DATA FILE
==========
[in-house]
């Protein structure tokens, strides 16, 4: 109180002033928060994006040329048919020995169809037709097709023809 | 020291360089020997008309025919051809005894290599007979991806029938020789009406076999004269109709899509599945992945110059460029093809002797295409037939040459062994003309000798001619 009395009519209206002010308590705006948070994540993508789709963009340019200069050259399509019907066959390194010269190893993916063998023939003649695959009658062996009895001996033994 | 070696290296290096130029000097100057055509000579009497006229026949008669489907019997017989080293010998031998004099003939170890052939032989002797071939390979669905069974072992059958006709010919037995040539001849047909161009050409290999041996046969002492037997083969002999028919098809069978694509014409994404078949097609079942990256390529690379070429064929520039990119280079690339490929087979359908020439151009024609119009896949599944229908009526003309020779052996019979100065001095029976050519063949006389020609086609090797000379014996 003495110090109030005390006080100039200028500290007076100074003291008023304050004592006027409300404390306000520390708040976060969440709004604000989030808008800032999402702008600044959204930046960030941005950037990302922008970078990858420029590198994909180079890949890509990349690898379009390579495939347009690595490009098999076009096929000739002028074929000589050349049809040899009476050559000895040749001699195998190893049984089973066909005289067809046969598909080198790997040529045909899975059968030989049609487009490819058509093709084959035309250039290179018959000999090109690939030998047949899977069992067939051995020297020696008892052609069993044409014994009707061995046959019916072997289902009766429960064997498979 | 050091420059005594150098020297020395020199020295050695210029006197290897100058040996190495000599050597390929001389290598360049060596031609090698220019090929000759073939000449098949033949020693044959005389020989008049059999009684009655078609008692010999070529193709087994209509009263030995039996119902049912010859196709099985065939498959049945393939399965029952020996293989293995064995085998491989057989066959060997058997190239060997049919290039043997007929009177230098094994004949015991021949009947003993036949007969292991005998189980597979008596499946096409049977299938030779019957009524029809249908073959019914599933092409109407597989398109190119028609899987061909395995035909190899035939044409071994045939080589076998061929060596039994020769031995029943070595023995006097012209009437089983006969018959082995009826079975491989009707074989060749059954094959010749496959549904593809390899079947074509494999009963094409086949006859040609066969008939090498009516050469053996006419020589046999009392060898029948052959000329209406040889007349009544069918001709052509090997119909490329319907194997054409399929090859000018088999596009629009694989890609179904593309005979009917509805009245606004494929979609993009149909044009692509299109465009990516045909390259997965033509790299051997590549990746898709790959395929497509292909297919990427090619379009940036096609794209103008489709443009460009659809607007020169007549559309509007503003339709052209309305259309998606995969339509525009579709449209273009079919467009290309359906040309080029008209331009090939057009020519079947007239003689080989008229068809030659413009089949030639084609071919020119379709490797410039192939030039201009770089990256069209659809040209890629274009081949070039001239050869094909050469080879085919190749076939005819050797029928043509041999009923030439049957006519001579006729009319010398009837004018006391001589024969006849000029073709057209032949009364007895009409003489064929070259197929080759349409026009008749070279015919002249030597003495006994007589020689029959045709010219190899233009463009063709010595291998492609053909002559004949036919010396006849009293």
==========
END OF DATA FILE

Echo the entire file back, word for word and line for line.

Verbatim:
[in-house]
């Protein structure tokens, strides 16, 4: 109180002033928060994006040329048919020995169809037709097709023809 | 020291360089020997008309025919051809005894290599007979991806029938020789009406076999004269109709899509599945992945110059460029093809002797295409037939040459062994003309000798001619 009395009519209206002010308590705006948070994540993508789709963009340019200069050259399509019907066959390194010269190893993916063998023939003649695959009658062996009895001996033994 | 070696290296290096130029000097100057055509000579009497006229026949008669489907019997017989080293010998031998004099003939170890052939032989002797071939390979669905069974072992059958006709010919037995040539001849047909161009050409290999041996046969002492037997083969002999028919098809069978694509014409994404078949097609079942990256390529690379070429064929520039990119280079690339490929087979359908020439151009024609119009896949599944229908009526003309020779052996019979100065001095029976050519063949006389020609086609090797000379014996 003495110090109030005390006080100039200028500290007076100074003291008023304050004592006027409300404390306000520390708040976060969440709004604000989030808008800032999402702008600044959204930046960030941005950037990302922008970078990858420029590198994909180079890949890509990349690898379009390579495939347009690595490009098999076009096929000739002028074929000589050349049809040899009476050559000895040749001699195998190893049984089973066909005289067809046969598909080198790997040529045909899975059968030989049609487009490819058509093709084959035309250039290179018959000999090109690939030998047949899977069992067939051995020297020696008892052609069993044409014994009707061995046959019916072997289902009766429960064997498979 | 050091420059005594150098020297020395020199020295050695210029006197290897100058040996190495000599050597390929001389290598360049060596031609090698220019090929000759073939000449098949033949020693044959005389020989008049059999009684009655078609008692010999070529193709087994209509009263030995039996119902049912010859196709099985065939498959049945393939399965029952020996293989293995064995085998491989057989066959060997058997190239060997049919290039043997007929009177230098094994004949015991021949009947003993036949007969292991005998189980597979008596499946096409049977299938030779019957009524029809249908073959019914599933092409109407597989398109190119028609899987061909395995035909190899035939044409071994045939080589076998061929060596039994020769031995029943070595023995006097012209009437089983006969018959082995009826079975491989009707074989060749059954094959010749496959549904593809390899079947074509494999009963094409086949006859040609066969008939090498009516050469053996006419020589046999009392060898029948052959000329209406040889007349009544069918001709052509090997119909490329319907194997054409399929090859000018088999596009629009694989890609179904593309005979009917509805009245606004494929979609993009149909044009692509299109465009990516045909390259997965033509790299051997590549990746898709790959395929497509292909297919990427090619379009940036096609794209103008489709443009460009659809607007020169007549559309509007503003339709052209309305259309998606995969339509525009579709449209273009079919467009290309359906040309080029008209331009090939057009020519079947007239003689080989008229068809030659413009089949030639084609071919020119379709490797410039192939030039201009770089990256069209659809040209890629274009081949070039001239050869094909050469080879085919190749076939005819050797029928043509041999009923030439049957006519001579006729009319010398009837004018006391001589024969006849000029073709057209032949009364007895009409003489064929070259197929080759349409026009008749070279015919002249030597003495006994007589020689029959045709010219190899233009463009063709010595291998492609053909002559004949036919010396006849009293």